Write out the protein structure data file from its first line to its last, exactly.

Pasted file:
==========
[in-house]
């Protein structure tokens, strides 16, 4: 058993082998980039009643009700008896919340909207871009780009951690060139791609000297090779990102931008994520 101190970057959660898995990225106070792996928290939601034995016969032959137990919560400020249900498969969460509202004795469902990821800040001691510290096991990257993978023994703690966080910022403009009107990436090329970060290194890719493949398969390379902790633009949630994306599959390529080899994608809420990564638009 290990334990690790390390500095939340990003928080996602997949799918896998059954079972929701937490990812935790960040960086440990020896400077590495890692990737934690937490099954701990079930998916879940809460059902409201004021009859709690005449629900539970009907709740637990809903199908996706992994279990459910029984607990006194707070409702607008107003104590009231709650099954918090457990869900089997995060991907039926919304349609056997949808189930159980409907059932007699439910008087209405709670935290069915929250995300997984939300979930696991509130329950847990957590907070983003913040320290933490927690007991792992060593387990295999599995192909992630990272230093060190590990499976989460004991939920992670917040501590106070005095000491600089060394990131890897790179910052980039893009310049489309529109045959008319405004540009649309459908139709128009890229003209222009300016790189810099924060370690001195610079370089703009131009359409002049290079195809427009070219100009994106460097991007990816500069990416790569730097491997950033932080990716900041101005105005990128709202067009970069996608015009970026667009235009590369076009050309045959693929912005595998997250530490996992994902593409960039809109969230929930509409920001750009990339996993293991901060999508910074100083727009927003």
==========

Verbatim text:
[in-house]
């Protein structure tokens, strides 16, 4: 058993082998980039009643009700008896919340909207871009780009951690060139791609000297090779990102931008994520 101190970057959660898995990225106070792996928290939601034995016969032959137990919560400020249900498969969460509202004795469902990821800040001691510290096991990257993978023994703690966080910022403009009107990436090329970060290194890719493949398969390379902790633009949630994306599959390529080899994608809420990564638009 290990334990690790390390500095939340990003928080996602997949799918896998059954079972929701937490990812935790960040960086440990020896400077590495890692990737934690937490099954701990079930998916879940809460059902409201004021009859709690005449629900539970009907709740637990809903199908996706992994279990459910029984607990006194707070409702607008107003104590009231709650099954918090457990869900089997995060991907039926919304349609056997949808189930159980409907059932007699439910008087209405709670935290069915929250995300997984939300979930696991509130329950847990957590907070983003913040320290933490927690007991792992060593387990295999599995192909992630990272230093060190590990499976989460004991939920992670917040501590106070005095000491600089060394990131890897790179910052980039893009310049489309529109045959008319405004540009649309459908139709128009890229003209222009300016790189810099924060370690001195610079370089703009131009359409002049290079195809427009070219100009994106460097991007990816500069990416790569730097491997950033932080990716900041101005105005990128709202067009970069996608015009970026667009235009590369076009050309045959693929912005595998997250530490996992994902593409960039809109969230929930509409920001750009990339996993293991901060999508910074100083727009927003």